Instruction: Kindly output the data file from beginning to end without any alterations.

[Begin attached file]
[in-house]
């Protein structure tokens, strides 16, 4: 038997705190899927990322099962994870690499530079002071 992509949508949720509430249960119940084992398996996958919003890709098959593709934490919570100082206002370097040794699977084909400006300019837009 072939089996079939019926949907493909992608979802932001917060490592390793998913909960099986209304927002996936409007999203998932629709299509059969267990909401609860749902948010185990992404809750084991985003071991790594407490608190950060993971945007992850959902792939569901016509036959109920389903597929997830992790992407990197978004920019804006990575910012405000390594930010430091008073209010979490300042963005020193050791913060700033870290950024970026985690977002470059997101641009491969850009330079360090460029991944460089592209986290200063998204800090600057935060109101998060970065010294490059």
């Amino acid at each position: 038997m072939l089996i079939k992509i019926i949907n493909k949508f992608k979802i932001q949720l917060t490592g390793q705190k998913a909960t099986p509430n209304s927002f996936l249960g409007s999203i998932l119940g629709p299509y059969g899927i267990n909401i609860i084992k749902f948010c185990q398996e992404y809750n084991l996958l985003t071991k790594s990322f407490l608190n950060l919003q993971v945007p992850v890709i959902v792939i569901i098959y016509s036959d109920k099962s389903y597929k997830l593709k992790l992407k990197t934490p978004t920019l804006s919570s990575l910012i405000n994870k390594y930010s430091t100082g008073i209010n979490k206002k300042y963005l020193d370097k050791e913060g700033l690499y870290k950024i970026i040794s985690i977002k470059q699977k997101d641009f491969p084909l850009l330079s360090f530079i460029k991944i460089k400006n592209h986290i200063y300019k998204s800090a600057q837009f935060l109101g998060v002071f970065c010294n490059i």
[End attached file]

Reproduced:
[in-house]
């Protein structure tokens, strides 16, 4: 038997705190899927990322099962994870690499530079002071 992509949508949720509430249960119940084992398996996958919003890709098959593709934490919570100082206002370097040794699977084909400006300019837009 072939089996079939019926949907493909992608979802932001917060490592390793998913909960099986209304927002996936409007999203998932629709299509059969267990909401609860749902948010185990992404809750084991985003071991790594407490608190950060993971945007992850959902792939569901016509036959109920389903597929997830992790992407990197978004920019804006990575910012405000390594930010430091008073209010979490300042963005020193050791913060700033870290950024970026985690977002470059997101641009491969850009330079360090460029991944460089592209986290200063998204800090600057935060109101998060970065010294490059």
């Amino acid at each position: 038997m072939l089996i079939k992509i019926i949907n493909k949508f992608k979802i932001q949720l917060t490592g390793q705190k998913a909960t099986p509430n209304s927002f996936l249960g409007s999203i998932l119940g629709p299509y059969g899927i267990n909401i609860i084992k749902f948010c185990q398996e992404y809750n084991l996958l985003t071991k790594s990322f407490l608190n950060l919003q993971v945007p992850v890709i959902v792939i569901i098959y016509s036959d109920k099962s389903y597929k997830l593709k992790l992407k990197t934490p978004t920019l804006s919570s990575l910012i405000n994870k390594y930010s430091t100082g008073i209010n979490k206002k300042y963005l020193d370097k050791e913060g700033l690499y870290k950024i970026i040794s985690i977002k470059q699977k997101d641009f491969p084909l850009l330079s360090f530079i460029k991944i460089k400006n592209h986290i200063y300019k998204s800090a600057q837009f935060l109101g998060v002071f970065c010294n490059i």